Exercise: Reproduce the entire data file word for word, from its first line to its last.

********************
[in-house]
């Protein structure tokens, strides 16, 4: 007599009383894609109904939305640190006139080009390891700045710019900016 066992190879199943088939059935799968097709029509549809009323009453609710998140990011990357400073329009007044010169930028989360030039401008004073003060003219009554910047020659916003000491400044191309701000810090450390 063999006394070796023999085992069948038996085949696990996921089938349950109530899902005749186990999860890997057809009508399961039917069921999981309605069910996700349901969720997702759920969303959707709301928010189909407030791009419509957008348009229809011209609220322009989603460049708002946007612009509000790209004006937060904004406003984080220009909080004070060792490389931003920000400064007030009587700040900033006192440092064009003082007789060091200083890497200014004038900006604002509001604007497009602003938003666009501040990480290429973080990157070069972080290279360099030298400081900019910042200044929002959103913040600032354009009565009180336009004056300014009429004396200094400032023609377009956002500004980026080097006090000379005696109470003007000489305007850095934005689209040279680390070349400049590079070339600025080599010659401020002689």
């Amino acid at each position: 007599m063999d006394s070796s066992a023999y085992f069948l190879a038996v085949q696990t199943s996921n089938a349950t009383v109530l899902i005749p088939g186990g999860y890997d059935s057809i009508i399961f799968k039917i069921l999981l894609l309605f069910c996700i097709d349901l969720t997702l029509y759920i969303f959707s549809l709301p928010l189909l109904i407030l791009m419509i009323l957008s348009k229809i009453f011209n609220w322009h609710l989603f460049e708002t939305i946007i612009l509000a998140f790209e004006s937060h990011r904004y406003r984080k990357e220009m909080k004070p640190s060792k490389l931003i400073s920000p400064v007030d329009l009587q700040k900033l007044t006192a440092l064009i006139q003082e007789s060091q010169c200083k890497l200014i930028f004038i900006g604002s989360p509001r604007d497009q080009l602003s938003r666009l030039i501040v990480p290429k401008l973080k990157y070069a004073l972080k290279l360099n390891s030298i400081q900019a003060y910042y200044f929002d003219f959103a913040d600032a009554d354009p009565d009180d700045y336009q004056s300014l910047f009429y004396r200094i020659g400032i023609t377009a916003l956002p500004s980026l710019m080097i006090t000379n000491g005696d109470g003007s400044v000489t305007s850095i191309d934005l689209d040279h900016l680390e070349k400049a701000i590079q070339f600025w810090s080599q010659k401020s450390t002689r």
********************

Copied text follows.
[in-house]
């Protein structure tokens, strides 16, 4: 007599009383894609109904939305640190006139080009390891700045710019900016 066992190879199943088939059935799968097709029509549809009323009453609710998140990011990357400073329009007044010169930028989360030039401008004073003060003219009554910047020659916003000491400044191309701000810090450390 063999006394070796023999085992069948038996085949696990996921089938349950109530899902005749186990999860890997057809009508399961039917069921999981309605069910996700349901969720997702759920969303959707709301928010189909407030791009419509957008348009229809011209609220322009989603460049708002946007612009509000790209004006937060904004406003984080220009909080004070060792490389931003920000400064007030009587700040900033006192440092064009003082007789060091200083890497200014004038900006604002509001604007497009602003938003666009501040990480290429973080990157070069972080290279360099030298400081900019910042200044929002959103913040600032354009009565009180336009004056300014009429004396200094400032023609377009956002500004980026080097006090000379005696109470003007000489305007850095934005689209040279680390070349400049590079070339600025080599010659401020002689």
């Amino acid at each position: 007599m063999d006394s070796s066992a023999y085992f069948l190879a038996v085949q696990t199943s996921n089938a349950t009383v109530l899902i005749p088939g186990g999860y890997d059935s057809i009508i399961f799968k039917i069921l999981l894609l309605f069910c996700i097709d349901l969720t997702l029509y759920i969303f959707s549809l709301p928010l189909l109904i407030l791009m419509i009323l957008s348009k229809i009453f011209n609220w322009h609710l989603f460049e708002t939305i946007i612009l509000a998140f790209e004006s937060h990011r904004y406003r984080k990357e220009m909080k004070p640190s060792k490389l931003i400073s920000p400064v007030d329009l009587q700040k900033l007044t006192a440092l064009i006139q003082e007789s060091q010169c200083k890497l200014i930028f004038i900006g604002s989360p509001r604007d497009q080009l602003s938003r666009l030039i501040v990480p290429k401008l973080k990157y070069a004073l972080k290279l360099n390891s030298i400081q900019a003060y910042y200044f929002d003219f959103a913040d600032a009554d354009p009565d009180d700045y336009q004056s300014l910047f009429y004396r200094i020659g400032i023609t377009a916003l956002p500004s980026l710019m080097i006090t000379n000491g005696d109470g003007s400044v000489t305007s850095i191309d934005l689209d040279h900016l680390e070349k400049a701000i590079q070339f600025w810090s080599q010659k401020s450390t002689r």